Just because certain products have a low price tag does not mean they cannot sell for billions of dollars. In fact, some of the cheapest products make the most money for their companies. 24/7 Wall St. identified some of the best-selling consumer goods and food products costing under $5 and the companies that make them. The cheapest and most successful products are sold by companies with the strongest and oldest brands that spend the most on advertising.
All of the companies that make the most money from selling inexpensive items have exceptionally strong brands. They are highly recognizable and held in high regard. Coca-Cola, which makes billions of dollars off its trademark drink Coke, is the most valuable brand in the world, according to brand valuation company Interbrand. According to Brand Z, McDonald’s, producer of the world’s favorite french fries, is the most valuable brand. Other brands, such as Cheerios, Campbell’s, and Starbucks, are also instantly recognizable.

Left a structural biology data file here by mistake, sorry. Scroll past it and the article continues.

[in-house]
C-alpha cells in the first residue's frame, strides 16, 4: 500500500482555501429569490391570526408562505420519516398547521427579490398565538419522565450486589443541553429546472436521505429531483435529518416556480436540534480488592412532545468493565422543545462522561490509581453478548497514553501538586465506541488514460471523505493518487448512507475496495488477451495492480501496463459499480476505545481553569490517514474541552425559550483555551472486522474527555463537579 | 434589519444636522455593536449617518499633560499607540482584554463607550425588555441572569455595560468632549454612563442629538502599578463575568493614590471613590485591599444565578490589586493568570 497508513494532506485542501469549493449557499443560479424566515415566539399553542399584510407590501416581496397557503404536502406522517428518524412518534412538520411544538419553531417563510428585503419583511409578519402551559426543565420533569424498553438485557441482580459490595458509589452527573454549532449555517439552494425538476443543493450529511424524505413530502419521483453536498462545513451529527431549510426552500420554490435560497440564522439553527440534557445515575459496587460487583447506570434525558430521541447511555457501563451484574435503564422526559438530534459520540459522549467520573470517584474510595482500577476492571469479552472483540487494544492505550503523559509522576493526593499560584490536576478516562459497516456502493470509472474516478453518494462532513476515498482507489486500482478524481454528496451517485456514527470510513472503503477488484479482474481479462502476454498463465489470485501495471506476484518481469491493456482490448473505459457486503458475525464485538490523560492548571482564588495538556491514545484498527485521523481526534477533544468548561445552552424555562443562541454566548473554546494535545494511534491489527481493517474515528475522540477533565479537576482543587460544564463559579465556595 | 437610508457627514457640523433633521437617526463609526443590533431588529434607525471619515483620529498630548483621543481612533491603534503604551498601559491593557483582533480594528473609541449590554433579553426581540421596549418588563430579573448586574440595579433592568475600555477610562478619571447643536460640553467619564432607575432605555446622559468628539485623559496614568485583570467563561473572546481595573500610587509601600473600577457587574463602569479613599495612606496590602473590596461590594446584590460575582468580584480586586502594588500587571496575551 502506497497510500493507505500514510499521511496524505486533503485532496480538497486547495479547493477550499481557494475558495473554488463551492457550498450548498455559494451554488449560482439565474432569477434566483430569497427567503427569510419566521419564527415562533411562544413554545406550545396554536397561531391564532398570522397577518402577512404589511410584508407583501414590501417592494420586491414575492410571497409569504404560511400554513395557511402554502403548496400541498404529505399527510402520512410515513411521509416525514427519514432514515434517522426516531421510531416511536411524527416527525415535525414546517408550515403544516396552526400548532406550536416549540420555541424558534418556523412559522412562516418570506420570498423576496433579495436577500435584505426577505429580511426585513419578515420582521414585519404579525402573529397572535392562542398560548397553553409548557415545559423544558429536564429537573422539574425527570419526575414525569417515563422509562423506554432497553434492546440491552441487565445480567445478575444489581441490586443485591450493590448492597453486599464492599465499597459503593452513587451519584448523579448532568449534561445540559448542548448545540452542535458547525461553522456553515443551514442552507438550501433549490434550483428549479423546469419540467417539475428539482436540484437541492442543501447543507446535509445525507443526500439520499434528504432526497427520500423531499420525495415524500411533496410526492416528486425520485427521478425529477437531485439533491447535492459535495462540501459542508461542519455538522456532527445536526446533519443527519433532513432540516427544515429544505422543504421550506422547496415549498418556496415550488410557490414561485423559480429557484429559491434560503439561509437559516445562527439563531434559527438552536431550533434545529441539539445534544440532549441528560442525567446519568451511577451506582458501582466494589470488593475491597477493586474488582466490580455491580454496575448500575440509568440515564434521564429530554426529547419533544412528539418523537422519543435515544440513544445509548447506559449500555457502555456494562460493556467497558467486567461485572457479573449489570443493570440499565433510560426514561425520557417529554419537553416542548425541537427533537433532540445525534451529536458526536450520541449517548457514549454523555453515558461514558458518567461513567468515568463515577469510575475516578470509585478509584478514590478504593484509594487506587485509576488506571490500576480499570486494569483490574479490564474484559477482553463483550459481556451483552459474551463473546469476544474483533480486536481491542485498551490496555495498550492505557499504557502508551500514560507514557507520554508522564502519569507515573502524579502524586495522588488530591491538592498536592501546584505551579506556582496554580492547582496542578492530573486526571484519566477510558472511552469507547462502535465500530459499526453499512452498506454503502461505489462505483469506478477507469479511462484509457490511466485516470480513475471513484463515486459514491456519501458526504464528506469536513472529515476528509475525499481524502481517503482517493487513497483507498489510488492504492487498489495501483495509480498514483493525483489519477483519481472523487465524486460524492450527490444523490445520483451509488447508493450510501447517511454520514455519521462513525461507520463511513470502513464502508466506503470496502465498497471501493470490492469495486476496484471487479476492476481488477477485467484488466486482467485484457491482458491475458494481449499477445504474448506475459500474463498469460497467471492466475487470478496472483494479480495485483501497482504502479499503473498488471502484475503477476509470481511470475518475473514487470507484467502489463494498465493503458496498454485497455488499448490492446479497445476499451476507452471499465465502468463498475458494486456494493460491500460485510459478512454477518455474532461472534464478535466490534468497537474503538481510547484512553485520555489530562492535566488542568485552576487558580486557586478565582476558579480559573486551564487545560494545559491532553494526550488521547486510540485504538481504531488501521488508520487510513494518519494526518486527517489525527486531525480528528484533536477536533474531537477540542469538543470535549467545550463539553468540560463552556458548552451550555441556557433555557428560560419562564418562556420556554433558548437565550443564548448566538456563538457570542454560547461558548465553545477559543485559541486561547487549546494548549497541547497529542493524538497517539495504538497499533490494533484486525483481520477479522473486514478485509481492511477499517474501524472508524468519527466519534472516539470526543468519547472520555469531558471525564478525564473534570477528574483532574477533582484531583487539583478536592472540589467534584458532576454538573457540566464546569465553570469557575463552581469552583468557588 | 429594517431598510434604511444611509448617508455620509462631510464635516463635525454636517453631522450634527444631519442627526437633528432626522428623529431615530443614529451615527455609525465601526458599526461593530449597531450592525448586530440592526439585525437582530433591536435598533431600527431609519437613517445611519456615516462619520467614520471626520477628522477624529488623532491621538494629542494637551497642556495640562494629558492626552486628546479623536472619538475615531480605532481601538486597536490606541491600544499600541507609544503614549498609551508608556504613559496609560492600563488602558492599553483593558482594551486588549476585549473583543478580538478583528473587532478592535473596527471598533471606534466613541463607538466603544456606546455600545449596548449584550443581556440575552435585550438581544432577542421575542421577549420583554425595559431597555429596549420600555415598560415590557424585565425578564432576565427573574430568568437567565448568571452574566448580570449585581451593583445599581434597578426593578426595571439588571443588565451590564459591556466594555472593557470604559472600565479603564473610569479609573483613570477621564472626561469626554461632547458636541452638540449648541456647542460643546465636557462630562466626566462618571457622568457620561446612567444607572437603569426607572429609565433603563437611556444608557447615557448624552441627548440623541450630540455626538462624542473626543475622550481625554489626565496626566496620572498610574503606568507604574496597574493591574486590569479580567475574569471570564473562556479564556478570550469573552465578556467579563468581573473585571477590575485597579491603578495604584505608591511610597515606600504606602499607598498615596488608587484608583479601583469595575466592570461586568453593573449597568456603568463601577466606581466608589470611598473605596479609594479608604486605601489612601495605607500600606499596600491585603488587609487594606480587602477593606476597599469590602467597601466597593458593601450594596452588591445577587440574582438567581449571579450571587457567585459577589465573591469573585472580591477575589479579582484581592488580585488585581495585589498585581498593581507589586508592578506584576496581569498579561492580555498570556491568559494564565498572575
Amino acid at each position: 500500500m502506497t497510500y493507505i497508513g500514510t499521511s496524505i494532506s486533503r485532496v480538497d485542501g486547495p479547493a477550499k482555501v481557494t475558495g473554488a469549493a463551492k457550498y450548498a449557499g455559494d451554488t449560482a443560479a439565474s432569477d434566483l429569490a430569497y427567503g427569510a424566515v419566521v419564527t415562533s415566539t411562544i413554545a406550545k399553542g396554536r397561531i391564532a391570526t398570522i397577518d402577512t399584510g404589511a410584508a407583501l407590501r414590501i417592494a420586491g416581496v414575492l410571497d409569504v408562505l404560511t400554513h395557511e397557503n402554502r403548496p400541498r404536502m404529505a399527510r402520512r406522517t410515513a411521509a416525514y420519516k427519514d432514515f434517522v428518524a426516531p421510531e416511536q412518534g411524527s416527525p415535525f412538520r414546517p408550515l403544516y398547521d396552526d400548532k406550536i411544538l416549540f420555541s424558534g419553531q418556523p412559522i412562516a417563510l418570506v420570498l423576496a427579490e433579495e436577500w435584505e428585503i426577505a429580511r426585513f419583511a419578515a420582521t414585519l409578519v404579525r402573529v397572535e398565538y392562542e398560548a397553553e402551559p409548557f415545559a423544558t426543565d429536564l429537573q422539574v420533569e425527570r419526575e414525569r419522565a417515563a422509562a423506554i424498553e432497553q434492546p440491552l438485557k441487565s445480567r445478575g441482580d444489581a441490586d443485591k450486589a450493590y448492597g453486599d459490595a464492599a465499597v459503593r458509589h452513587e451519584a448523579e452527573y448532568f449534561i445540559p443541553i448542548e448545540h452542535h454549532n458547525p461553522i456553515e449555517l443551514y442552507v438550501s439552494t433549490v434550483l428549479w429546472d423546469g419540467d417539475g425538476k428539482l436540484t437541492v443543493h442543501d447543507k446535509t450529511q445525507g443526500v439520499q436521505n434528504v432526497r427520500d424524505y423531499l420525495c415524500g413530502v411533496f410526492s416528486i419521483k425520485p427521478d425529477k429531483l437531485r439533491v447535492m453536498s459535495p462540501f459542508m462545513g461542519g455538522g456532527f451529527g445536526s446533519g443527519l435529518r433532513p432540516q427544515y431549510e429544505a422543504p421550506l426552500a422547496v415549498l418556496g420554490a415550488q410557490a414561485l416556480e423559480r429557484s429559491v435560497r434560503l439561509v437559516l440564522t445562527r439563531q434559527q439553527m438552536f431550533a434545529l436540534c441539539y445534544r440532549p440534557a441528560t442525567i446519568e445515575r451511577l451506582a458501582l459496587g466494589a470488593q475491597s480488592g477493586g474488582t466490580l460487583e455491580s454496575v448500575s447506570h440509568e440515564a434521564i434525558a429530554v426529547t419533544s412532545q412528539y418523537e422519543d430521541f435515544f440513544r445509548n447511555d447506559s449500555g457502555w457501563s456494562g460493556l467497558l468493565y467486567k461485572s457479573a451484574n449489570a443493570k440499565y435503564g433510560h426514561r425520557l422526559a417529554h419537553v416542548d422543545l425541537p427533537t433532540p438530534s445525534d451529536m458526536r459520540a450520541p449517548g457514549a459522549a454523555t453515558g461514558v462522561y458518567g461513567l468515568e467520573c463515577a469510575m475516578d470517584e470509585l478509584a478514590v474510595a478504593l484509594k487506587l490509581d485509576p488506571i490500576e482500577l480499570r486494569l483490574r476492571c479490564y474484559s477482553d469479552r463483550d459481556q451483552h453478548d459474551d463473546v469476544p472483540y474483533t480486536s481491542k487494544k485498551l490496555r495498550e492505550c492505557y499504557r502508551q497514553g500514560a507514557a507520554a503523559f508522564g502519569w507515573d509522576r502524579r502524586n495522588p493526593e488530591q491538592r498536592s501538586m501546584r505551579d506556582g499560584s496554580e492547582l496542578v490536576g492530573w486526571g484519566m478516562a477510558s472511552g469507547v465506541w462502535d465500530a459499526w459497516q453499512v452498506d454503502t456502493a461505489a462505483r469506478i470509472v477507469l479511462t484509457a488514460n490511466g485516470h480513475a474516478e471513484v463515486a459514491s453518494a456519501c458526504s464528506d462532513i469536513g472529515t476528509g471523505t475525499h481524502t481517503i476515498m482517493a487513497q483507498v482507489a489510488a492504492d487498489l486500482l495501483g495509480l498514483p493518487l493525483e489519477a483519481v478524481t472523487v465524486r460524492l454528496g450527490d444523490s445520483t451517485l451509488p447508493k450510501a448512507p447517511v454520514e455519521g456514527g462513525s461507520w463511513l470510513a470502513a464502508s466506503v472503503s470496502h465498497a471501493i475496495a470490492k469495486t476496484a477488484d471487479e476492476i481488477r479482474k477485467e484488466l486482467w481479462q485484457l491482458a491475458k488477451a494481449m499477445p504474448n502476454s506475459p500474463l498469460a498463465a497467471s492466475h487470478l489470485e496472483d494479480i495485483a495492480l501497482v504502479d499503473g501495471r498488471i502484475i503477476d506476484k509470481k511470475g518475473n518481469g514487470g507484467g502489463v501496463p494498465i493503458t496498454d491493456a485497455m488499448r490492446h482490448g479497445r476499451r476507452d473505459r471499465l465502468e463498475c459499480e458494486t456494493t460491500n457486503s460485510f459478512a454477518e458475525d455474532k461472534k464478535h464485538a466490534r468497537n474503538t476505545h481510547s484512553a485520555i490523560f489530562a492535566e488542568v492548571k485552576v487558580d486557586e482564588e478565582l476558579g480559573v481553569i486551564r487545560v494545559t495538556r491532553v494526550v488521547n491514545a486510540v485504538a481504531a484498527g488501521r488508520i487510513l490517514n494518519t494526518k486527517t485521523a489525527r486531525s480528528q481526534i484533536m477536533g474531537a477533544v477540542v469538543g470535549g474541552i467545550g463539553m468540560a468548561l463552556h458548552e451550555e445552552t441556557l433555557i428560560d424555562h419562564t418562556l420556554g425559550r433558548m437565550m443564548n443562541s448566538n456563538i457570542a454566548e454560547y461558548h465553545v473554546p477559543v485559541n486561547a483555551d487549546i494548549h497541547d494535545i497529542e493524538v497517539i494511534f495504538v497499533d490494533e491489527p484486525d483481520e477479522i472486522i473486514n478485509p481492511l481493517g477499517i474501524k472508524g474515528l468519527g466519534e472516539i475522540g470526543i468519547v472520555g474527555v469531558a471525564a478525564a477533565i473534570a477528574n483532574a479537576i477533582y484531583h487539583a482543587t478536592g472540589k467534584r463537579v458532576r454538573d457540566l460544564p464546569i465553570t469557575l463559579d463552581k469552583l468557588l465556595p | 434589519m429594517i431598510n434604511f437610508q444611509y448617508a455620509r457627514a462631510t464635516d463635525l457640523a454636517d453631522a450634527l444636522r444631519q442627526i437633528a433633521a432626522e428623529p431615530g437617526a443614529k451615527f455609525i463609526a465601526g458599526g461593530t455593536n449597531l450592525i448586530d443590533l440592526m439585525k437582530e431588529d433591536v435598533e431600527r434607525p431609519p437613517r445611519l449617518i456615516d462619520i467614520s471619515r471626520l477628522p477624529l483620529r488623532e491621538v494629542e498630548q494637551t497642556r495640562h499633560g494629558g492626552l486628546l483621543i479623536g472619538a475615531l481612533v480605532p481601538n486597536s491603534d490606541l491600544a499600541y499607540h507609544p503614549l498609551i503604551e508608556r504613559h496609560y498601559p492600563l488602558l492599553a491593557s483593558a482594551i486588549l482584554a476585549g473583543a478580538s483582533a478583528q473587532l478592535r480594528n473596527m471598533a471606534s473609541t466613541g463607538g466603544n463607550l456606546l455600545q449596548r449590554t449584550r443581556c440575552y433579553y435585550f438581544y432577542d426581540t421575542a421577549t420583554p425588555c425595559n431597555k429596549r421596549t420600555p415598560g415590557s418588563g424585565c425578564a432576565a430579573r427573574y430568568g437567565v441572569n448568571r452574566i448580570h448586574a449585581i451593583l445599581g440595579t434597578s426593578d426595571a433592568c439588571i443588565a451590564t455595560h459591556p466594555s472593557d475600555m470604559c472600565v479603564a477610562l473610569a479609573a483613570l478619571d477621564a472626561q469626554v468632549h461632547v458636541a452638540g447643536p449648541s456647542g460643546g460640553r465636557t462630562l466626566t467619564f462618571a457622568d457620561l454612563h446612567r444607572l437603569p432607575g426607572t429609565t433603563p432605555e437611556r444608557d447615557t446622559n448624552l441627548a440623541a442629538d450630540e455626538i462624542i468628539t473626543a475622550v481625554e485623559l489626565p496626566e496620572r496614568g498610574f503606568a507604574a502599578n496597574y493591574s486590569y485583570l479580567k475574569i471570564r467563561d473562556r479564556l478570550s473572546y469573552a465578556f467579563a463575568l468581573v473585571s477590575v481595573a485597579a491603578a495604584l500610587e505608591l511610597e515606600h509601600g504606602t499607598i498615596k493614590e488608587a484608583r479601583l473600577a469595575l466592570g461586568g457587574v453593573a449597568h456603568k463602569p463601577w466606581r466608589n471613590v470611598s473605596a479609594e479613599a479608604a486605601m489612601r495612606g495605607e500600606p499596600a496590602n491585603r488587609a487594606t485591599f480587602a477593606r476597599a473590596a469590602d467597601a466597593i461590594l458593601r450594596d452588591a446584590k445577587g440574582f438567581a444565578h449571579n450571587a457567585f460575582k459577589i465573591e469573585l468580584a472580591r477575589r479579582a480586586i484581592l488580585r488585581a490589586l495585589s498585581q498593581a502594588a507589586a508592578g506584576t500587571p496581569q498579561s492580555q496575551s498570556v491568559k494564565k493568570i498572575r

These products have such strong brands partly because their parent companies spend huge sums of money on advertising. In 2011, Procter & Gamble, maker of Gillette razors, spent $9.3 billion on ads for all products — 11.3% of its total sales. This amount increases substantially each year, reflecting the lengths companies must go to preserve market share. Ian Cook, chief executive of Colgate-Palmolive, recently promised “increased advertising support behind many new and existing Colgate products” in 2012 to protect its global standing. The company said it had increased advertising spending in the fourth quarter to $428 million, up 5% from one year ago.
Additionally, these brands benefit from having been around for years and having existed in the public conscious a very long time. Products such as Coke, Colgate toothpaste, and Dole bananas have been around since the 19th century. Campbell’s soup and Cheerios have been household staples since the middle of the 20th century. Consumers have grown to trust the brands and expect a certain level of quality.
24/7 Wall St. reviewed the 500 largest companies by sales to identify the ones that focus on inexpensive consumer goods and low-priced food products. We then looked at the most inexpensive products sold for less than $5 and hold the highest market share. These are the cheapest products making American companies billions.